2012 Report on International Religious Freedom - Mauritius
|Publisher||United States Department of State|
|Publication Date||20 May 2013|
|Cite as||United States Department of State, 2012 Report on International Religious Freedom - Mauritius, 20 May 2013, available at: http://www.refworld.org/docid/519dd4aa16.html [accessed 26 July 2017]|
|Disclaimer||This is not a UNHCR publication. UNHCR is not responsible for, nor does it necessarily endorse, its content. Any views expressed are solely those of the author or publisher and do not necessarily reflect those of UNHCR, the United Nations or its Member States.|
The constitution and other laws and policies protect religious freedom and, in practice, the government generally respected religious freedom. The trend in the government's respect for religious freedom did not change significantly during the year.
There were reports of societal discrimination based on religious affiliation, belief, or practice.
The U.S. ambassador and embassy representatives promoted religious freedom through public diplomacy programs and engagement with the government and civil society. Embassy representatives frequently attended ceremonies and celebrations of all religions and beliefs.
Section I. Religious Demography
According to the 2011 census, the population is 1,236,000. Approximately 48 percent is Hindu, 26 percent Roman Catholic, 17 percent Muslim, and 6 percent other Christian, including Seventh-day Adventists, Anglicans, Pentecostals, Presbyterians, evangelicals, Jehovah's Witnesses, The Church of Jesus Christ of Latter-day Saints (Mormons), and members of the Assemblies of God. The remaining 3 percent includes Buddhists, animists, and others. More than 95 percent of Muslims are Sunnis.
On the main island, the population of the city of Port Louis is primarily Muslim and Roman Catholic, while the majority of the rest of the island's population is Hindu. The island of Rodrigues is 90 percent Roman Catholic.
There is a strong correlation between religious affiliation and ethnicity. Citizens of Indian ethnicity are primarily Hindu or Muslim. Those of Chinese ancestry generally practice either Buddhism or Catholicism. Creoles and citizens of European descent are primarily Catholic.
Section II. Status of Government Respect for Religious Freedom
The constitution and other laws and policies protect religious freedom.
A parliamentary decree recognizes religious groups that were present prior to independence, including Catholics, Anglicans, Presbyterians, Seventh-day Adventists, Hindus, and Muslims. These groups receive an annual lump sum payment from the finance ministry based on the number of their adherents as determined by the census. The registrar of associations registers new religious groups, which must have a minimum of seven members. The finance ministry grants these new groups tax-exempt privileges.
The government allows foreign missionary groups to operate on a case-by-case basis. Although no regulations restrict their presence or limit proselytizing activities, religious groups must obtain both a residence permit and a work permit for each missionary. The prime minister's office is the final authority on issuance of these required documents. While there are no explicit limits on the ability of missionaries to operate, there are unofficial limits on the number of missionaries permitted to obtain the requisite visas and work permits. The government grants residence permits to missionaries for a maximum of three years with no extensions.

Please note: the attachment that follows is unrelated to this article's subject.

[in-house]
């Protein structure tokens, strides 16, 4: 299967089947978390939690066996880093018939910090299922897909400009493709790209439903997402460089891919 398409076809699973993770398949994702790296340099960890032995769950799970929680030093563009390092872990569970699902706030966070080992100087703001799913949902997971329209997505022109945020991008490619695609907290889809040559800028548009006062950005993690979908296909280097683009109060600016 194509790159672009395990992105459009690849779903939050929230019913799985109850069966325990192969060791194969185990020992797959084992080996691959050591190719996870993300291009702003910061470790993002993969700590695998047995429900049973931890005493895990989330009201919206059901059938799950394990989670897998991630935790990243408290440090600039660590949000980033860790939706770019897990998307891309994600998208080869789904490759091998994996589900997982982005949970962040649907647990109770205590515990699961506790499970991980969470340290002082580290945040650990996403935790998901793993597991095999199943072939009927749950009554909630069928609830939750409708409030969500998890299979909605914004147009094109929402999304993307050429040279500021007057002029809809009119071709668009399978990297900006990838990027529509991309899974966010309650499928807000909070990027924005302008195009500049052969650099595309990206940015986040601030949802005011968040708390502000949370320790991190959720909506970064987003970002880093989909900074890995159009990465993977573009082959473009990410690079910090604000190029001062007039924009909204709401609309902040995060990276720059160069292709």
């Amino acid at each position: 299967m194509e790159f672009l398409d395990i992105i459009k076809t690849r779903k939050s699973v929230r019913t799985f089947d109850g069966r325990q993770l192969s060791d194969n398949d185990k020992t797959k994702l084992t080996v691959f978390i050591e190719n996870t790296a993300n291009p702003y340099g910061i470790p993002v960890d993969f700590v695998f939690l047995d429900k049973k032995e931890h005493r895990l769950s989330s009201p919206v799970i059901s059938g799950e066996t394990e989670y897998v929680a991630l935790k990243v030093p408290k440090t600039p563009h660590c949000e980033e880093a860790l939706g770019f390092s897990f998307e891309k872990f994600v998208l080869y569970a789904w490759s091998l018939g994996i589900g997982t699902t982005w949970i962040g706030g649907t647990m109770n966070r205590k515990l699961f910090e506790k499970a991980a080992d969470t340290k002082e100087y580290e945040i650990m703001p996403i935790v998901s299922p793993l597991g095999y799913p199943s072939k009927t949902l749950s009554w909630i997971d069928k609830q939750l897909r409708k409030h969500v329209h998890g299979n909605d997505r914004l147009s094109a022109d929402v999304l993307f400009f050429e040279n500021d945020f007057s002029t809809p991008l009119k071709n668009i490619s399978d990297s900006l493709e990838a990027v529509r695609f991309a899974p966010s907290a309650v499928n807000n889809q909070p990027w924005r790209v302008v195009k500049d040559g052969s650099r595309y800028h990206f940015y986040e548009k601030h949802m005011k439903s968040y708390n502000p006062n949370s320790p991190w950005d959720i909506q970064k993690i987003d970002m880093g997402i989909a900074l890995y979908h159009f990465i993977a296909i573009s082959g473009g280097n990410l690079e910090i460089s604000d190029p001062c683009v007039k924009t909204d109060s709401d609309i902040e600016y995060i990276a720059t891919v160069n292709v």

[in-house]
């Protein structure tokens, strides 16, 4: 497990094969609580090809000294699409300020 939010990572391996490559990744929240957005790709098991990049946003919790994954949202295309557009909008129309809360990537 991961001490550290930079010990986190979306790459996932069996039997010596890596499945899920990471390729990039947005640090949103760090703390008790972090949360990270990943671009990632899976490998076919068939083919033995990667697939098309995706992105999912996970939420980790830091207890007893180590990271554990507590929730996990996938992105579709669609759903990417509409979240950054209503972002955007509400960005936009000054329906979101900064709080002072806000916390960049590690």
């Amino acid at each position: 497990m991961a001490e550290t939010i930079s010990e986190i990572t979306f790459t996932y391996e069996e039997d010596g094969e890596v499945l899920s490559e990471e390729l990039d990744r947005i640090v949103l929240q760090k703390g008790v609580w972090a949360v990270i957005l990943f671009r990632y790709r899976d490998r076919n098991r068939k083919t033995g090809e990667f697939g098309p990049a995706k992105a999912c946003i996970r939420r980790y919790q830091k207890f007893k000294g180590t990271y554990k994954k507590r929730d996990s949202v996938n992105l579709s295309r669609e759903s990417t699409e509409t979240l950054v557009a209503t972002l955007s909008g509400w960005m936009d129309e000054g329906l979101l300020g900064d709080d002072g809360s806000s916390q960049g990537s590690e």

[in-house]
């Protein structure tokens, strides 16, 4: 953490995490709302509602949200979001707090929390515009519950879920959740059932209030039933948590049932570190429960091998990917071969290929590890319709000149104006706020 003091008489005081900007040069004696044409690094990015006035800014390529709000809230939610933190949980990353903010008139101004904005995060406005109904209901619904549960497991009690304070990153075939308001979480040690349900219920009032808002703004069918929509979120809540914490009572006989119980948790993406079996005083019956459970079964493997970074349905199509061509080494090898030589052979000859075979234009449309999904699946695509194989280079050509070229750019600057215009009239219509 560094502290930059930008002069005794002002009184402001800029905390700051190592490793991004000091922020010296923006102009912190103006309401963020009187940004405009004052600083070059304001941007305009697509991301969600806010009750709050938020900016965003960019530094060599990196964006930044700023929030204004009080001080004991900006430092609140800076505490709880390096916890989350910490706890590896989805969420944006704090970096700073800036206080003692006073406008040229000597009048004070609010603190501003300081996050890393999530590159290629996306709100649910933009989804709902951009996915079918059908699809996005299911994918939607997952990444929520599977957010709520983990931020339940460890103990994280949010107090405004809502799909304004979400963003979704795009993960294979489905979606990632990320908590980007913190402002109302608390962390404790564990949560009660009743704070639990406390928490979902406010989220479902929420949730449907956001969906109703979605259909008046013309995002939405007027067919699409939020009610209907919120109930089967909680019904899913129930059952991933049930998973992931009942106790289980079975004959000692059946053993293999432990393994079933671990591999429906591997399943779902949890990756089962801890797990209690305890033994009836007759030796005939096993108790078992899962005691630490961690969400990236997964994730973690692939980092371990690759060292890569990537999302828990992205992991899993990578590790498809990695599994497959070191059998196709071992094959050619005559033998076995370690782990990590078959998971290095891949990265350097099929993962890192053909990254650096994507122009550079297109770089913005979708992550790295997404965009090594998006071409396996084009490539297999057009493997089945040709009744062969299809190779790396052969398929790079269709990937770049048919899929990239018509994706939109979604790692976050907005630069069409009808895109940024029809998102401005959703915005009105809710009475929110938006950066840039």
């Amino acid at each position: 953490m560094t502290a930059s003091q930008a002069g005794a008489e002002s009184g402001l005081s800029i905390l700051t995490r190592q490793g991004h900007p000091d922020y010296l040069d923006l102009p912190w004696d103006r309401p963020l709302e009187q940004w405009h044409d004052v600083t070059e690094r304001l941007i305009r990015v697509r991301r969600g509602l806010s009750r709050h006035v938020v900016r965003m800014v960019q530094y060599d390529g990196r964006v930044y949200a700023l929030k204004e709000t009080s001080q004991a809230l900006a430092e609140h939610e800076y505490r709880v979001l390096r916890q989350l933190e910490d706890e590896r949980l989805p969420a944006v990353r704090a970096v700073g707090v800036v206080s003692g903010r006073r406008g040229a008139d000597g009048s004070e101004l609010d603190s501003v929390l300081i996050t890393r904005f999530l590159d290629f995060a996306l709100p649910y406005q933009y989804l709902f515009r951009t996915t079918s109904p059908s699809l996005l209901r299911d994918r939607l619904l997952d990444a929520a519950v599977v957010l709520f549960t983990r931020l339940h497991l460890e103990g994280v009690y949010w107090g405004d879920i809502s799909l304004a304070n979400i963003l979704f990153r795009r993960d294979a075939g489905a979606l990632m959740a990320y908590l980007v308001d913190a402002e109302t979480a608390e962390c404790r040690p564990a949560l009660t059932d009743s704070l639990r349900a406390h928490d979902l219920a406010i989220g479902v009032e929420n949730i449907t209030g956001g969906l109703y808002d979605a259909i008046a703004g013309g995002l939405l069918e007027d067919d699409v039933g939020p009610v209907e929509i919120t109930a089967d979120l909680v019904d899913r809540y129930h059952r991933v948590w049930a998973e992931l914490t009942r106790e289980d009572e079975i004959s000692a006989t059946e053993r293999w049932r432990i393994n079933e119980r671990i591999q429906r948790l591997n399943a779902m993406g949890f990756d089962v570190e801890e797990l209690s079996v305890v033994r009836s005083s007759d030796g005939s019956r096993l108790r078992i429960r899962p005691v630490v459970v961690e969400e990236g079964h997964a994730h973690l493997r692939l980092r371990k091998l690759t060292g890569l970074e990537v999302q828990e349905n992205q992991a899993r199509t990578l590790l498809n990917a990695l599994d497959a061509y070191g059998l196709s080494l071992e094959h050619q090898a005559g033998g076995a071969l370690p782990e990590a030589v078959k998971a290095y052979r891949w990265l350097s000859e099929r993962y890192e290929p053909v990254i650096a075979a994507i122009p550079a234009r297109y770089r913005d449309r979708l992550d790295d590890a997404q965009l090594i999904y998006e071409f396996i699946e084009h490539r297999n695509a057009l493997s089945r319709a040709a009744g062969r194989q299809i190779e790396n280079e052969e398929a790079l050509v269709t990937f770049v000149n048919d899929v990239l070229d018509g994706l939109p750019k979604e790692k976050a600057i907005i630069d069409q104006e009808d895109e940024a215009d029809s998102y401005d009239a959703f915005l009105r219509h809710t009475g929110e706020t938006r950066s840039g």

The government observes the following religious holidays as national holidays: Thaipoosam Cavadee, Maha Shivaratree, Ougadi, Ganesh Chathurthi, Eid al-Fitr, Divali, Assumption of Mary, All Saints' Day, and Christmas.
There were no reports of abuses of religious freedom.
Some Christians and Muslims alleged that the predominance of Hindu citizens in the upper echelons of the civil service resulted in "interference" in the government promotion system, and prevented them from reaching higher-level positions in the civil service. More generally, non-Hindus often claimed underrepresentation in government.
Section III. Status of Societal Respect for Religious Freedom
There were reports of societal discrimination based on religious affiliation, belief, or practice; however, because ethnicity and religion were often inextricably linked, it was difficult to categorize many incidents specifically as ethnic or religious intolerance.
Tensions between Hindus and Muslims continued. On August 8, police arrested a Hindu woman for allegedly posting anti-Muslim comments on a social network site. She was released on bail and the investigation was ongoing at year's end.
The women's wing of the Muslim Youth Federation claimed that some private companies refused to employ Muslim women wearing the hijab.
Section IV. U.S. Government Policy
The ambassador and embassy representatives promoted religious freedom through public diplomacy programs, including some that highlighted Islam in the United States, and engaged the government on religious freedom issues, advocating continued respect for diversity. The embassy hosted a post-Ramadan Eid dinner for prominent members of the Muslim community, and regularly attended religious ceremonies and celebrations of other religious groups.
The embassy supported the mission of the Council of Religions, an interfaith group advocating continued respect of religious diversity, by donating books for its interfaith diploma offered at the University of Mauritius.